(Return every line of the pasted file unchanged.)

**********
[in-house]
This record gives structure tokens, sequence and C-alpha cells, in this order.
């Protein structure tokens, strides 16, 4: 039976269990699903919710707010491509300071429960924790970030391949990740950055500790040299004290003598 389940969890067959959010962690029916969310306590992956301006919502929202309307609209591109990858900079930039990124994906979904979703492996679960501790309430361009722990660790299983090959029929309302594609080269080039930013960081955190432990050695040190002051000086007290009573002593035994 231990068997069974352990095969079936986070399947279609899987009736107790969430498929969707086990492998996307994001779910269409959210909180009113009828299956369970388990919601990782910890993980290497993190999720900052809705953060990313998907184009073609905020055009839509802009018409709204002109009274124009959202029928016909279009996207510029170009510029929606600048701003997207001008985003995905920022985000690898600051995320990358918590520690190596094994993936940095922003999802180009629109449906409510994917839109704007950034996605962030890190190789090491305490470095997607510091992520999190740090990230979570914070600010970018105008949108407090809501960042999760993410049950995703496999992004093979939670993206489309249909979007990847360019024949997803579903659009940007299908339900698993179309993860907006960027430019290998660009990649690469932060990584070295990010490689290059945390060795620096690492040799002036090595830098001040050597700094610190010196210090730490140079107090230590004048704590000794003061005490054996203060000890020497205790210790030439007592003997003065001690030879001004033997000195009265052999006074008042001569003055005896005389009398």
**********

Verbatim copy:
[in-house]
This record gives structure tokens, sequence and C-alpha cells, in this order.
């Protein structure tokens, strides 16, 4: 039976269990699903919710707010491509300071429960924790970030391949990740950055500790040299004290003598 389940969890067959959010962690029916969310306590992956301006919502929202309307609209591109990858900079930039990124994906979904979703492996679960501790309430361009722990660790299983090959029929309302594609080269080039930013960081955190432990050695040190002051000086007290009573002593035994 231990068997069974352990095969079936986070399947279609899987009736107790969430498929969707086990492998996307994001779910269409959210909180009113009828299956369970388990919601990782910890993980290497993190999720900052809705953060990313998907184009073609905020055009839509802009018409709204002109009274124009959202029928016909279009996207510029170009510029929606600048701003997207001008985003995905920022985000690898600051995320990358918590520690190596094994993936940095922003999802180009629109449906409510994917839109704007950034996605962030890190190789090491305490470095997607510091992520999190740090990230979570914070600010970018105008949108407090809501960042999760993410049950995703496999992004093979939670993206489309249909979007990847360019024949997803579903659009940007299908339900698993179309993860907006960027430019290998660009990649690469932060990584070295990010490689290059945390060795620096690492040799002036090595830098001040050597700094610190010196210090730490140079107090230590004048704590000794003061005490054996203060000890020497205790210790030439007592003997003065001690030879001004033997000195009265052999006074008042001569003055005896005389009398």